"Remember...the store will be full of many things but you are not to touch anything unless I ask you to."
"Timmy, you get to sit in the top seat and hold the shopping list for me! That's an important job - do you think you can do it? You will help me know what I need to buy. You are such a big help to me. Isn't it fun to go shopping together?"
"I will try to get our things quickly so we can be back home soon!"
"We're only going to buy the things on my list, so remember not to ask mama to buy anything else. We must be careful how we spend money because daddy works very, very hard to earn it. Aren't we so thankful for Daddy!? He works hard for us so that we can buy what we need. Will you help me pick out something special to put in his lunch box tomorrow?"
These conversations should happen before your child even learns to talk. Believe me, start right away. Awise young mothers will converse with her infant which paves the road to success later on.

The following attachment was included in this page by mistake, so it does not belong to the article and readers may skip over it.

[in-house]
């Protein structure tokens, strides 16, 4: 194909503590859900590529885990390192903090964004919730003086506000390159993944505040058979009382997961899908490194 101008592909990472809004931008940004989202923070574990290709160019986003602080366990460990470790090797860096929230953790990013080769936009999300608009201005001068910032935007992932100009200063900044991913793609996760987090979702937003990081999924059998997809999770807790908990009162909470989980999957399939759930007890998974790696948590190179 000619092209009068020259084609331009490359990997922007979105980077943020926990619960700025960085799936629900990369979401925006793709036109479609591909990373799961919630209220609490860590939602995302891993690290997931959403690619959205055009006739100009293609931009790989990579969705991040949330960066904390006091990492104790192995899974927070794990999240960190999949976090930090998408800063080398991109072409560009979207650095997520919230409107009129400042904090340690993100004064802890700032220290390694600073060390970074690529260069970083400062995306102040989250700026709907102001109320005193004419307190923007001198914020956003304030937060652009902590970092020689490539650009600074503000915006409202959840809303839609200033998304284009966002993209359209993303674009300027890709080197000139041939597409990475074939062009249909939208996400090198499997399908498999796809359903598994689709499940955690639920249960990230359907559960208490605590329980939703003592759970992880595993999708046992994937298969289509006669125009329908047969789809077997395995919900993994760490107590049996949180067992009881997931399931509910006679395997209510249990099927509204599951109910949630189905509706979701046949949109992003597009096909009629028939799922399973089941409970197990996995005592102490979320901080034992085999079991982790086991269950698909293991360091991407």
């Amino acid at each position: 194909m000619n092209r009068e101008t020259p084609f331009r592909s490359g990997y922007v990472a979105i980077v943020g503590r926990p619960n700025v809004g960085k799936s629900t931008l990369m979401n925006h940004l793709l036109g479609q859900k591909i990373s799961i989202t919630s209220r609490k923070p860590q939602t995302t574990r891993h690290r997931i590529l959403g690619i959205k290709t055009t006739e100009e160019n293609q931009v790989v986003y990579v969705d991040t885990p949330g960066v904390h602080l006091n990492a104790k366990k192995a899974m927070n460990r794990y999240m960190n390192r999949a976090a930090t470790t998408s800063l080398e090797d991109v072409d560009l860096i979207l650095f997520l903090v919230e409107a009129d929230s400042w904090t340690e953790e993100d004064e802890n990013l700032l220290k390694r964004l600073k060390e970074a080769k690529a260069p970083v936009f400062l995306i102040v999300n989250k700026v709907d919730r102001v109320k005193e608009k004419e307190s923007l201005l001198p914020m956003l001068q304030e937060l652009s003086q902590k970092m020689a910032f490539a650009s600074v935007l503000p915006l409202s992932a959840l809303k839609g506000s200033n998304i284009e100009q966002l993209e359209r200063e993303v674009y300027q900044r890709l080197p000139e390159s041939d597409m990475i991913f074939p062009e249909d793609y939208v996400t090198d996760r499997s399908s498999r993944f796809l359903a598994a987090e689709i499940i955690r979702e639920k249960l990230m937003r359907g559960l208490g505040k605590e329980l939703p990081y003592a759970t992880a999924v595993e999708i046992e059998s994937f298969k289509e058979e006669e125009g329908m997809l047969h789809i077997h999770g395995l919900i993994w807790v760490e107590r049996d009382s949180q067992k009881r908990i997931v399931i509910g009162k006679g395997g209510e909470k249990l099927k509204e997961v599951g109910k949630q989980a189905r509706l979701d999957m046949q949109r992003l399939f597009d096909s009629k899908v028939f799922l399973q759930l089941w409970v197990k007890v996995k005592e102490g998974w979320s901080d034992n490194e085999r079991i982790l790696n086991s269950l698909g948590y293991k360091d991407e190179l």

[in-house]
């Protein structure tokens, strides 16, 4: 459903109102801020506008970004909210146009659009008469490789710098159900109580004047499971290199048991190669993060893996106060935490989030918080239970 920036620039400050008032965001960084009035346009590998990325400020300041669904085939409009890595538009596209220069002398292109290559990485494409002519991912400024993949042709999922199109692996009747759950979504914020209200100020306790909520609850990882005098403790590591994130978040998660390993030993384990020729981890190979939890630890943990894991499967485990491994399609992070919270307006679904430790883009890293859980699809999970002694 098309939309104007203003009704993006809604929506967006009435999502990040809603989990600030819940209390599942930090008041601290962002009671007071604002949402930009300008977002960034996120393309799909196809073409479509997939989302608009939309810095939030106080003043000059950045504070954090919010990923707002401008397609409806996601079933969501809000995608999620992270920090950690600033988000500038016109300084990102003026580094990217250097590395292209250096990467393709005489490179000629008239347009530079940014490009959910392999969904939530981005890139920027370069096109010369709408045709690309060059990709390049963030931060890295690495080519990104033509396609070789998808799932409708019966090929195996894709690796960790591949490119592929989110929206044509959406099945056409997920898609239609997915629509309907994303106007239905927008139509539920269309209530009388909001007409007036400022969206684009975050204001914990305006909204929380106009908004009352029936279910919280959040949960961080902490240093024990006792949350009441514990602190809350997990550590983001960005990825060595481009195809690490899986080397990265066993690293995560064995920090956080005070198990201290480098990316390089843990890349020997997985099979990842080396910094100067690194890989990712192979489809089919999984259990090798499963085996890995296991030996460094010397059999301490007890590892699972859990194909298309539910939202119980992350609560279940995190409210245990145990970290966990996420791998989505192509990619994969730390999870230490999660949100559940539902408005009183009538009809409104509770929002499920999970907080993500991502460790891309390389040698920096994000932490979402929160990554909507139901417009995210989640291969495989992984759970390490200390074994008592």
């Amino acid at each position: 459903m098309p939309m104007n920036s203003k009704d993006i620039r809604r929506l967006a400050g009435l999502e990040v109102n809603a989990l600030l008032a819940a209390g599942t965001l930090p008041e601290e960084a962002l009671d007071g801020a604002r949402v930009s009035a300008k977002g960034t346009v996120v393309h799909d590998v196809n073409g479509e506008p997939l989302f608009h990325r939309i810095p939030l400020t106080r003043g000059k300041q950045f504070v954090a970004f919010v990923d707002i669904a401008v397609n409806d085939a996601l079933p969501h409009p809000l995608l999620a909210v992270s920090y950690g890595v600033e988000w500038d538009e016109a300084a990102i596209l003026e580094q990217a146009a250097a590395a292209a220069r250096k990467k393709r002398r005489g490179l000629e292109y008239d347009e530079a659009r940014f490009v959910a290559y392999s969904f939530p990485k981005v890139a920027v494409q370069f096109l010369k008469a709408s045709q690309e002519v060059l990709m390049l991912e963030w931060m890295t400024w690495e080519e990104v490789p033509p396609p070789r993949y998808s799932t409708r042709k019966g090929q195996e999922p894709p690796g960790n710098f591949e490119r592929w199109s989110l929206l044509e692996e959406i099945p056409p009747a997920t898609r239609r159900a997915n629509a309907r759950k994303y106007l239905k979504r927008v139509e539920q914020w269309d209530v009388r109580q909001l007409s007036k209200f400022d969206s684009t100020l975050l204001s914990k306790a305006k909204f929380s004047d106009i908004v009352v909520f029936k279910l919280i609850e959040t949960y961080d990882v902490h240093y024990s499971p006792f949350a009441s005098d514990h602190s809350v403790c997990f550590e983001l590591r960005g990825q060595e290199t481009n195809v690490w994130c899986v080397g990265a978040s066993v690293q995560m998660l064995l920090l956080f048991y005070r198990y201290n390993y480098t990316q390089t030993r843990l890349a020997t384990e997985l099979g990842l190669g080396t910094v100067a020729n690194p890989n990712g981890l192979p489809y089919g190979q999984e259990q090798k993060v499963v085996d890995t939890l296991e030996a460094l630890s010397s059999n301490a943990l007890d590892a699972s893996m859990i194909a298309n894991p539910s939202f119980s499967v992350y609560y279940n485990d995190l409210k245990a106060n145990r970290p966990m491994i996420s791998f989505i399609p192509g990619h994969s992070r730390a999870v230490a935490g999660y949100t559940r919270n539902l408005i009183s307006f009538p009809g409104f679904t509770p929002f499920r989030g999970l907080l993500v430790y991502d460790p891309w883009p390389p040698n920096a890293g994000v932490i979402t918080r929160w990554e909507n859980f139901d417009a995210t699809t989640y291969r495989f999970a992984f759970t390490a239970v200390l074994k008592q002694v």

Happy Thankful Mama = Happy Thankful Children
There is no need for a child to throw a tantrum when his mama is preparing him and equipping him for life. She is her child's entire world. Mama, your child sees the world through your eyes. What are you showing him?
Teach them when they're little. Train them to behave the way that is right BEFORE the need arises. Correction could be reduced by 90% by training them to do what is right before the need for discipline even arises. It will inevitably arise and when it does, a loving mother will help her child understand through biblical chastisement.
Proverbs 13:24 He that spareth his rod hateth his son: but he that loveth him chasteneth him betimes.